Mad plant lady

Mad plant lady

Mad plant lady or mindful nurturer of nature, Victoria Jackson loves how her cluster of pots at home teach patience and bring pleasure

Now it’s a year on, I’ve been thinking back to how lockdown hobbies spread magically across the country with some activities and interests becoming popular as never before. Remember how everyone became an overnight expert in making sourdough or banana bread? Or how the whole country joined in Joe Wicks’ online workouts or suddenly took up cycling?

I didn’t do any of these things myself — I’m just too unfashionable, especially during a lockdown when no-one’s watching. But one thing I did catch onto was the trend for indoor plants. A cluster of pot plants became the must-have accessory for anyone filming yoga classes from home. Alongside that artfully-placed basket full of yoga props and a cute floor lamp, they completed the perfect home-studio vibe!

My own plants now go way beyond a style accessory or video backdrop. I’ve slightly fallen in love with these new leafy housemates. I love the ritual of regular watering and occasional feeding. I admit that I even talk to them while I care for them! I might hide behind the science of CO2 gas exchange as I exhale across their leaves, but secretly I enjoy paying them compliments about the beauty of their verdant growth which brightens up my living space.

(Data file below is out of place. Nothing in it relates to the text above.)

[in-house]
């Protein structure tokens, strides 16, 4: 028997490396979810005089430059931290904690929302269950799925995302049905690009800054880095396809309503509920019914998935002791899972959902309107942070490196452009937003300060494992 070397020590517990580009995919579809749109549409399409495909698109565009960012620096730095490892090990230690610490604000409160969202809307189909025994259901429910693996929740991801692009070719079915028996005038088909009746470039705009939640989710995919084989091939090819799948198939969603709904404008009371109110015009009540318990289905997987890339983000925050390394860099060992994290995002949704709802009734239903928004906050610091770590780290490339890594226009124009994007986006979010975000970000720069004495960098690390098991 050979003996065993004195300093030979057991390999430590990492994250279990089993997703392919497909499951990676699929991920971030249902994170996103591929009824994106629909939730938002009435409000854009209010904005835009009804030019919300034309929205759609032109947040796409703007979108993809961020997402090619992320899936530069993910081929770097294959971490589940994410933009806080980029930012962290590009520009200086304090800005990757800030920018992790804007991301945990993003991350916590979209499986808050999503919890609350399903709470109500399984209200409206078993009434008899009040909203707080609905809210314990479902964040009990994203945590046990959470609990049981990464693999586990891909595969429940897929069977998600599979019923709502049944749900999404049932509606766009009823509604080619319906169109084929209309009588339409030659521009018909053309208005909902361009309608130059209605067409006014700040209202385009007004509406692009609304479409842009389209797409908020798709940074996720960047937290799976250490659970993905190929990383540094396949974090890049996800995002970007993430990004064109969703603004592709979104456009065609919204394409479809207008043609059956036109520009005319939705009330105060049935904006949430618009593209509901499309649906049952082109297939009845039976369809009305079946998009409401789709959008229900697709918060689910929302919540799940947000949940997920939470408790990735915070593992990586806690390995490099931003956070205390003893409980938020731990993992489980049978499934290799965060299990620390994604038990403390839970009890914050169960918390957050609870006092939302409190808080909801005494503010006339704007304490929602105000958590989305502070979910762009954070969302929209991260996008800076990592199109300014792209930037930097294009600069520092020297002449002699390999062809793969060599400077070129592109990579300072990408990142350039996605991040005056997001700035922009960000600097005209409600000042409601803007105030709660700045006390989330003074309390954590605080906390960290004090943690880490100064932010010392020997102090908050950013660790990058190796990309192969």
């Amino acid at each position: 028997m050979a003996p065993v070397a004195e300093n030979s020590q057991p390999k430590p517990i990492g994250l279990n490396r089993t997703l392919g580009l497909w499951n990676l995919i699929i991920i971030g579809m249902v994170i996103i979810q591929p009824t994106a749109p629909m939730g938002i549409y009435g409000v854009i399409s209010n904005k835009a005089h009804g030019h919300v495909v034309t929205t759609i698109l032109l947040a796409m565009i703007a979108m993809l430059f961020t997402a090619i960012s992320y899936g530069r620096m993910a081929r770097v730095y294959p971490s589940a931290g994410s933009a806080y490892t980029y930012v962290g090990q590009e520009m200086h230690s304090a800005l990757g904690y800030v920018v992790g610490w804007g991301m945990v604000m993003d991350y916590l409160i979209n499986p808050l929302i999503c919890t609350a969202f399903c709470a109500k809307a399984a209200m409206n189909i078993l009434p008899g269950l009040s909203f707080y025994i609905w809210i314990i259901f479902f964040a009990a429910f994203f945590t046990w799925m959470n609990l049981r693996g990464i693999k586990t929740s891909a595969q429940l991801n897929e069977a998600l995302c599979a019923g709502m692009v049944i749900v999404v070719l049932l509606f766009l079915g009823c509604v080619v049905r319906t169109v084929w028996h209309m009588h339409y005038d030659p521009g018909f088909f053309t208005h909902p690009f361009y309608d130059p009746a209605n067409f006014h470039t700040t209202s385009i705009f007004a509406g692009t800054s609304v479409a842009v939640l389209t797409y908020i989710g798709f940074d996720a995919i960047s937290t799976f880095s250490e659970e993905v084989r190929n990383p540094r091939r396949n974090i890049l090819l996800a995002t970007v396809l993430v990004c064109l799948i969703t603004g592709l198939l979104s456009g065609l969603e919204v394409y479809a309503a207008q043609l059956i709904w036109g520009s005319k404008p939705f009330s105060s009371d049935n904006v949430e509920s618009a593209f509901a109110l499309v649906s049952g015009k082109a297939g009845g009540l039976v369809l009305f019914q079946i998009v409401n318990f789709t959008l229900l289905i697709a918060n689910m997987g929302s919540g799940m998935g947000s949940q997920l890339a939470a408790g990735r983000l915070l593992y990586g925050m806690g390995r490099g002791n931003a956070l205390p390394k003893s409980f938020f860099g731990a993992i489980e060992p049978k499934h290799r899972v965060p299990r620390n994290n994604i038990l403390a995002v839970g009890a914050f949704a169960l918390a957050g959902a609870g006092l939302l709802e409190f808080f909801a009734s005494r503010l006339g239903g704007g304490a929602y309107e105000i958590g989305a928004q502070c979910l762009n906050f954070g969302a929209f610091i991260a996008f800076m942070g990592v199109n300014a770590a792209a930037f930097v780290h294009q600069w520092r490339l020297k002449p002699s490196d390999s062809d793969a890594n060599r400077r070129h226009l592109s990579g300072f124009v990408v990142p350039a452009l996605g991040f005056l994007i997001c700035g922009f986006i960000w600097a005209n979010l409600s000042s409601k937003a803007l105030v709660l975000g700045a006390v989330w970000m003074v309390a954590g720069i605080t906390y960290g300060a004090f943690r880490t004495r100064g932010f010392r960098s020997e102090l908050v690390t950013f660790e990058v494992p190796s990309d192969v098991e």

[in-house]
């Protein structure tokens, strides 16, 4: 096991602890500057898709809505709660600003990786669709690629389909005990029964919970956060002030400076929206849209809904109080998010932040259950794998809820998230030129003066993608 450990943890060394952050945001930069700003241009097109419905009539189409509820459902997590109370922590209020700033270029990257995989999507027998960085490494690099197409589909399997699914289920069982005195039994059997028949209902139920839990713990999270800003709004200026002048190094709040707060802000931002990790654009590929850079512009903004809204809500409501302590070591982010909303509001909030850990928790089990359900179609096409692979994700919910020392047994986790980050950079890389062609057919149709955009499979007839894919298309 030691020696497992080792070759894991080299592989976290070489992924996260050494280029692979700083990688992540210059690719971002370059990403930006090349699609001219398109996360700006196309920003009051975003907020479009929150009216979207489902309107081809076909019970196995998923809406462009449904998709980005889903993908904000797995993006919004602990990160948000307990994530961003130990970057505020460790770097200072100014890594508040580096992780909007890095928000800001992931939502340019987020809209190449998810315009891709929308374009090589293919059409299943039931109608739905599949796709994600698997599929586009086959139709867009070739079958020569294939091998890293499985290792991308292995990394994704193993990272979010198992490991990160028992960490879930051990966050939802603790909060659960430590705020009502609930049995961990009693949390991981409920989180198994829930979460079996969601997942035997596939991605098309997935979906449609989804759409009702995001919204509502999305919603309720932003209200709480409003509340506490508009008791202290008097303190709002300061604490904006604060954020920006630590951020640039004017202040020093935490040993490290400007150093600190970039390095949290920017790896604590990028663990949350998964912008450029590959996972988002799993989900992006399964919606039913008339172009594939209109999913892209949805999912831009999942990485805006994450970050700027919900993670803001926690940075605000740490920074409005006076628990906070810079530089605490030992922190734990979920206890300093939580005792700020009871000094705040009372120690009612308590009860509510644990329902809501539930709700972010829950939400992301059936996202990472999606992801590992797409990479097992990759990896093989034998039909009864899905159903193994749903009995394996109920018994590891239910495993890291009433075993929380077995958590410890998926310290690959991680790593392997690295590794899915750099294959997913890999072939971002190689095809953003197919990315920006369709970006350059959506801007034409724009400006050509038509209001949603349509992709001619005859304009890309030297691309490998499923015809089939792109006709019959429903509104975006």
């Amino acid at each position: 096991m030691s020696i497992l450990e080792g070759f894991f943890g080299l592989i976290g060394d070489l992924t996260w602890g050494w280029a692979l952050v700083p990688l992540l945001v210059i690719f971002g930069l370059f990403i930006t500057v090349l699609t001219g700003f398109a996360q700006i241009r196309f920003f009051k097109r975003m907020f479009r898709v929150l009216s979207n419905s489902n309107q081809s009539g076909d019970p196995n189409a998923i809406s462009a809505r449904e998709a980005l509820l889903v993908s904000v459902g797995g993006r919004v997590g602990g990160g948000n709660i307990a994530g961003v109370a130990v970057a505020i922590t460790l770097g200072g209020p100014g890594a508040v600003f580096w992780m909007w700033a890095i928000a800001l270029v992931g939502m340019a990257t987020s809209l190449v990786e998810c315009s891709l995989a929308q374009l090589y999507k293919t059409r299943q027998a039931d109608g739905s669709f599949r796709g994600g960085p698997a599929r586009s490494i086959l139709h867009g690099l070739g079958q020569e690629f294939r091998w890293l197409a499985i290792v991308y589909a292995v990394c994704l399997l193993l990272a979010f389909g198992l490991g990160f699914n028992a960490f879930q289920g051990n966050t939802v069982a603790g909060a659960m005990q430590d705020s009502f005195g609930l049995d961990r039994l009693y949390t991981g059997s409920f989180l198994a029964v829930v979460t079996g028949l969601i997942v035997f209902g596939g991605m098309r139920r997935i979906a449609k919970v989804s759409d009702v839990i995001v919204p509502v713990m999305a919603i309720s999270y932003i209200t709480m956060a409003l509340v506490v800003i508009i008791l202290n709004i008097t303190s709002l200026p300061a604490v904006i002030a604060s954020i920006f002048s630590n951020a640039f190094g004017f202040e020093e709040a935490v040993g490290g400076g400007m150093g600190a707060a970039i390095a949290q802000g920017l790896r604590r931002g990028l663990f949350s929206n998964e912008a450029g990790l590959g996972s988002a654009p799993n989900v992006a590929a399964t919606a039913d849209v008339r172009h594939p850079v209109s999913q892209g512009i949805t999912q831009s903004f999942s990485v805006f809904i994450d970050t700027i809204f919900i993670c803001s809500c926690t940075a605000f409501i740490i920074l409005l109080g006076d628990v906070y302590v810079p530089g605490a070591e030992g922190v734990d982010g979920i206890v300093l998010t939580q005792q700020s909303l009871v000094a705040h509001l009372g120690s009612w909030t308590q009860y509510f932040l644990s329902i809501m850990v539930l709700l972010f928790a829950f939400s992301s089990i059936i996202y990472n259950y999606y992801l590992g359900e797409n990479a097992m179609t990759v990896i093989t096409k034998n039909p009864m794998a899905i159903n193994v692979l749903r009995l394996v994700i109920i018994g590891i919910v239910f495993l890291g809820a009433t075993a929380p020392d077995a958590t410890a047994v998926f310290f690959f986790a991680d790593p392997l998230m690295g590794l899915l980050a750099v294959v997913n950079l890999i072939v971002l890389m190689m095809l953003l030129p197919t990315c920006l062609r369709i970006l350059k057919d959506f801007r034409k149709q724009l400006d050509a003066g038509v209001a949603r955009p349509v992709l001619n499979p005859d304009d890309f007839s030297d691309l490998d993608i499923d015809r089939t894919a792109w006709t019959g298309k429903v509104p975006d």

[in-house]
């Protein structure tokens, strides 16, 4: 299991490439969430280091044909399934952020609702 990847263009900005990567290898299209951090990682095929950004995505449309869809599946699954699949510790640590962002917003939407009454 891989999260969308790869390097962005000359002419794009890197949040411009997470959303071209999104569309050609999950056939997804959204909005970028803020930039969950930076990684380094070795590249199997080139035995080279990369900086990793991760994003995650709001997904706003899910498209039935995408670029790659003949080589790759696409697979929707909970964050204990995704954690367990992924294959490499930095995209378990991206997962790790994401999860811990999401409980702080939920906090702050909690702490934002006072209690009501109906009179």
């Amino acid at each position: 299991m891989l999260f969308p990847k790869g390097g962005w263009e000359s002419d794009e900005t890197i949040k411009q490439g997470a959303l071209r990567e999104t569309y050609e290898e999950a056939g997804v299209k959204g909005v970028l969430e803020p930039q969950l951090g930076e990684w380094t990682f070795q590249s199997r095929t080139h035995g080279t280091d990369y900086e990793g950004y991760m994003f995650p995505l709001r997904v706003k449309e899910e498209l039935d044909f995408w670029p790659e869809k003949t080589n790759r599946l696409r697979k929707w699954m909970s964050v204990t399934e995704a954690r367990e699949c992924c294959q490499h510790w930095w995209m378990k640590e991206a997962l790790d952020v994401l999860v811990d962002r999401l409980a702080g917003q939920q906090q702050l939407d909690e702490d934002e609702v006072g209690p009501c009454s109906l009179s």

I solicitously watch their progress, seeing new leaves unfurling and wondering if even the seemingly dormant succulents will ever put out a flower. Their slow growth is teaching me patience; you can’t hurry a plant. As I water them I think of that quote: “A flower does not think of competing with the flower next to it. It just blooms.”

I wonder if I could be like that? Perhaps if I hang out with my plants long enough I might come to see that I too will bloom in season according to my own nature, and I don’t need to make such a big effort with everything. Maybe like the plants, me and my yoga practice just need some patient, careful watering to truly flourish.

It’s possible I’m in danger of becoming the horticultural equivalent of a mad cat lady as I chat to my plants, but I prefer to think it’s just part of my mindfulness practice. There’s a simple pleasure in observing the plants day by day, with their slow growth and seasonal cycles.

If only sourdough and banana bread grew on trees, I’d be completely content!

Victoria Jackson lives and teaches in Oxford. She is registered with Yoga Alliance Professionals as a Vinyasa yoga teacher.

Om Magazine

First published in November 2009, OM Yoga magazine has become the most popular yoga title in the UK. Available from all major supermarkets, independents and newsstands across the UK. Also available on all digital platforms.